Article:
Departing Ulster Bank has entered into an agreement with Irish Life on the servicing of pension, investment and life insurance products.
That agreement pertains to products purchased from the bank but underwritten by Irish Life.
Irish Life will provide advisory services to policyholders from July 31.
Ulster Bank was a broker for pension, investment and life insurance products underwritten by Irish Life.
The bank said that since the customer policies are already provided by Irish Life Assurance, the terms and conditions of the policy are not affected in any way.
Ulster Bank said it is writing to customers who have these products to explain what is happening.
Customers are being informed that the arrangement involves the transfer of their personal data relating to advice given by Ulster Bank to the Bank.
The bank said that customers have the opportunity to opt out of product deals, if they so desire.
Ulster Bank stated that customers will continue to receive annual correspondence directly from Irish Life Assurance regarding their existing policies and that their policies will continue to be serviced and administered by Irish Life Assurance until the policy maturity date.
The bank is engaged in a phased withdrawal from this market and has started giving six months to its one million current account and deposit customers to move to the new banking system.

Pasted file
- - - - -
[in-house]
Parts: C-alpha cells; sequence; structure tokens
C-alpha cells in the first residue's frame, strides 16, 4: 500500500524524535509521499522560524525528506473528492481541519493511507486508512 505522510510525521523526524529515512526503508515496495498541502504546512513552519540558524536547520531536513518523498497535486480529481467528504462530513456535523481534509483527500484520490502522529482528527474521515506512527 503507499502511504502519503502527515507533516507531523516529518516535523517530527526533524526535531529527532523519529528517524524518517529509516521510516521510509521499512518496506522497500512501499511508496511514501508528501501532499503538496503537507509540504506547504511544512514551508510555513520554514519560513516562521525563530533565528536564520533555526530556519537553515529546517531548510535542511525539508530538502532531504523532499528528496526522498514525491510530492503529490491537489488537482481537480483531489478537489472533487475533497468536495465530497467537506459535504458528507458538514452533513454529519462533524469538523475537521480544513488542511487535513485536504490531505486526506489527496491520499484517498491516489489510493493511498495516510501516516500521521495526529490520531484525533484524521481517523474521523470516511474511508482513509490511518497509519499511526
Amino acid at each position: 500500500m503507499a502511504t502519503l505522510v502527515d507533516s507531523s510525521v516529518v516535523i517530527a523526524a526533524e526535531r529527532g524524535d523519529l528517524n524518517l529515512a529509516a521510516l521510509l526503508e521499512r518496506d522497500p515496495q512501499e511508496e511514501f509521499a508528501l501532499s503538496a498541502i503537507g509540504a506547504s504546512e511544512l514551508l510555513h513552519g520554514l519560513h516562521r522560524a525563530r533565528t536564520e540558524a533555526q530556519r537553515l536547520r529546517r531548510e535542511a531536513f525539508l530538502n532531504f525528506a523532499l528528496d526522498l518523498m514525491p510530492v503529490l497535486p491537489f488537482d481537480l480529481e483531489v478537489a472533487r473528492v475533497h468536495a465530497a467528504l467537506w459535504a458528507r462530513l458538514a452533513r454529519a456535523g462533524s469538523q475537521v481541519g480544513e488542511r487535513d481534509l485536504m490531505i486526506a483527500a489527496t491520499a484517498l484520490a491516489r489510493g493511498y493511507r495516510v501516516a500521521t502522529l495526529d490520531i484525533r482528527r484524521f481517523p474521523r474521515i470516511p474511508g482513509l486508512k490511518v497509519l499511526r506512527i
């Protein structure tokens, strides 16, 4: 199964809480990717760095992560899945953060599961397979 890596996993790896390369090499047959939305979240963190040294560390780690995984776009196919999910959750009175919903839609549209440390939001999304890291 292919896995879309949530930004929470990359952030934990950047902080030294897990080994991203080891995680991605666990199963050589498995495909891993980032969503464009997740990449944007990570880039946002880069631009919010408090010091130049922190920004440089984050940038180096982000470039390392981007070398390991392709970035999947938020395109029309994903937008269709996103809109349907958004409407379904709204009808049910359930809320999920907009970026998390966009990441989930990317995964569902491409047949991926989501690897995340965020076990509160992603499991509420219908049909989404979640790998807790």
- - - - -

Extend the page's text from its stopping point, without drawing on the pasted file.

If granted regulatory approval, its non-tracker mortgage is going to be transferred to a permanent TSB. AIB expects to get a green signal to buy Tracker Mortgage.
Ulster Bank Chief Executive Jane Howard said the latest move represents further progress on the bank’s phased withdrawal from the Republic of Ireland.
“I am delighted that this transfer will provide a seamless process for these customers as we move their service to Irish Life.
“We will be contacting customers in this regard shortly to ensure they remain supported throughout the transfer.”
The latest announcement excludes other non-life assurance products where Ulster Bank is also an intermediary for Aviva to sell home and car insurance.
Last month Ulster Bank and KBC Bank Ireland were warned by the regulator that they would be blocked from exiting the market if replacement banking services were not provided for their customers.
The central bank asked departing banks to step up monitoring of the planned departure, which has been described as a massive upheaval in financial services.